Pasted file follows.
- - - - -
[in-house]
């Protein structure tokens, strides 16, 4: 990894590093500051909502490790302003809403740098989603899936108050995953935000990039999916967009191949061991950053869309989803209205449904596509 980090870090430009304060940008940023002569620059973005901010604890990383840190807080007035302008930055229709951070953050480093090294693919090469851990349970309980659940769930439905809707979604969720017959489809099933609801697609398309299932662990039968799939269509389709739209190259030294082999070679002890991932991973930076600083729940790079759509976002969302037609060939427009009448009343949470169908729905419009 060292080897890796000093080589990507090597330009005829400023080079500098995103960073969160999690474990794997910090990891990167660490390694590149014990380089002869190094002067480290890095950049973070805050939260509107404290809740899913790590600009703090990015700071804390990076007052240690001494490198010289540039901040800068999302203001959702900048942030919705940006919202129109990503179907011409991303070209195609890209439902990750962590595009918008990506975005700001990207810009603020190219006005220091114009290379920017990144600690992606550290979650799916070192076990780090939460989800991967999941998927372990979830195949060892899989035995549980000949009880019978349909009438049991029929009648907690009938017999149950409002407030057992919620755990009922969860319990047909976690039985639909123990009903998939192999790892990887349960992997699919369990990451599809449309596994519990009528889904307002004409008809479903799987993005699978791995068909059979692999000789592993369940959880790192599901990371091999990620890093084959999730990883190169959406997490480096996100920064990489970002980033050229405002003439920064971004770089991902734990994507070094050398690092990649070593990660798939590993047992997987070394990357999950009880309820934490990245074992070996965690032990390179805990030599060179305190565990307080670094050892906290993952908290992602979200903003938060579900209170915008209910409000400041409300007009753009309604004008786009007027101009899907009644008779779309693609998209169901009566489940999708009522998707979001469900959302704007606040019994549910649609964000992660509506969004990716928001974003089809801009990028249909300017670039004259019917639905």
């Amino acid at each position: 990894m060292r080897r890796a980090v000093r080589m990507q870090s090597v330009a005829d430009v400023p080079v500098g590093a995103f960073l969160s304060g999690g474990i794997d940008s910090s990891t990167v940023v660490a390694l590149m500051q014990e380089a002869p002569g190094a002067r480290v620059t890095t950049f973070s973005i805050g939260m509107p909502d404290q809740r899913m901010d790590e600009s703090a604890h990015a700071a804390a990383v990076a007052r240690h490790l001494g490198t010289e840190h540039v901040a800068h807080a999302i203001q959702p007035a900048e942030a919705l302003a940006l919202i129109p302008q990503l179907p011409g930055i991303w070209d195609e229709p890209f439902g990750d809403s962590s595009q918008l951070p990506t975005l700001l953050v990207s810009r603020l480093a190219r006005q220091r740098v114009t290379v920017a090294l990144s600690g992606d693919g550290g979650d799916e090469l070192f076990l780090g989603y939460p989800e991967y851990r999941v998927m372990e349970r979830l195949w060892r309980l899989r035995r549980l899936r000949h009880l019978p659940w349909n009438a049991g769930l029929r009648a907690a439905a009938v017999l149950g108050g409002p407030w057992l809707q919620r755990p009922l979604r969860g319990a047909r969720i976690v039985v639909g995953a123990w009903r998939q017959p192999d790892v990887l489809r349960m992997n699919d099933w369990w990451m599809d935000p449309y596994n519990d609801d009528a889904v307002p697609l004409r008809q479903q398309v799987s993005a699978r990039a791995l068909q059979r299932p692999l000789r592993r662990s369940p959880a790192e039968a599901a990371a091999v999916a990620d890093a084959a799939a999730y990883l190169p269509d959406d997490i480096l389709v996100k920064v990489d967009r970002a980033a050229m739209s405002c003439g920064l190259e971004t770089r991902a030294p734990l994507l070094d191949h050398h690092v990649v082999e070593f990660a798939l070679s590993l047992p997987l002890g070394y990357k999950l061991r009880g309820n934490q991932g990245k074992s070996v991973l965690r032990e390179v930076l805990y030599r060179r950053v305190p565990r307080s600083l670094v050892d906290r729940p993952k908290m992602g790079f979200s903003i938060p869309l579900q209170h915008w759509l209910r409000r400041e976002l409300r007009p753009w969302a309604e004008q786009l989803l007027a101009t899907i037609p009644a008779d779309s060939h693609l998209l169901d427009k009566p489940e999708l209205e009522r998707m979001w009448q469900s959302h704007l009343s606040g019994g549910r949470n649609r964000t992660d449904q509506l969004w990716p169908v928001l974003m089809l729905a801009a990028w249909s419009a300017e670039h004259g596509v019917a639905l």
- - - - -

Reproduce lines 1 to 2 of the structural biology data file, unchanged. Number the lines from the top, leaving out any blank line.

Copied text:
[in-house]
């Protein structure tokens, strides 16, 4: 990894590093500051909502490790302003809403740098989603899936108050995953935000990039999916967009191949061991950053869309989803209205449904596509 980090870090430009304060940008940023002569620059973005901010604890990383840190807080007035302008930055229709951070953050480093090294693919090469851990349970309980659940769930439905809707979604969720017959489809099933609801697609398309299932662990039968799939269509389709739209190259030294082999070679002890991932991973930076600083729940790079759509976002969302037609060939427009009448009343949470169908729905419009 060292080897890796000093080589990507090597330009005829400023080079500098995103960073969160999690474990794997910090990891990167660490390694590149014990380089002869190094002067480290890095950049973070805050939260509107404290809740899913790590600009703090990015700071804390990076007052240690001494490198010289540039901040800068999302203001959702900048942030919705940006919202129109990503179907011409991303070209195609890209439902990750962590595009918008990506975005700001990207810009603020190219006005220091114009290379920017990144600690992606550290979650799916070192076990780090939460989800991967999941998927372990979830195949060892899989035995549980000949009880019978349909009438049991029929009648907690009938017999149950409002407030057992919620755990009922969860319990047909976690039985639909123990009903998939192999790892990887349960992997699919369990990451599809449309596994519990009528889904307002004409008809479903799987993005699978791995068909059979692999000789592993369940959880790192599901990371091999990620890093084959999730990883190169959406997490480096996100920064990489970002980033050229405002003439920064971004770089991902734990994507070094050398690092990649070593990660798939590993047992997987070394990357999950009880309820934490990245074992070996965690032990390179805990030599060179305190565990307080670094050892906290993952908290992602979200903003938060579900209170915008209910409000400041409300007009753009309604004008786009007027101009899907009644008779779309693609998209169901009566489940999708009522998707979001469900959302704007606040019994549910649609964000992660509506969004990716928001974003089809801009990028249909300017670039004259019917639905």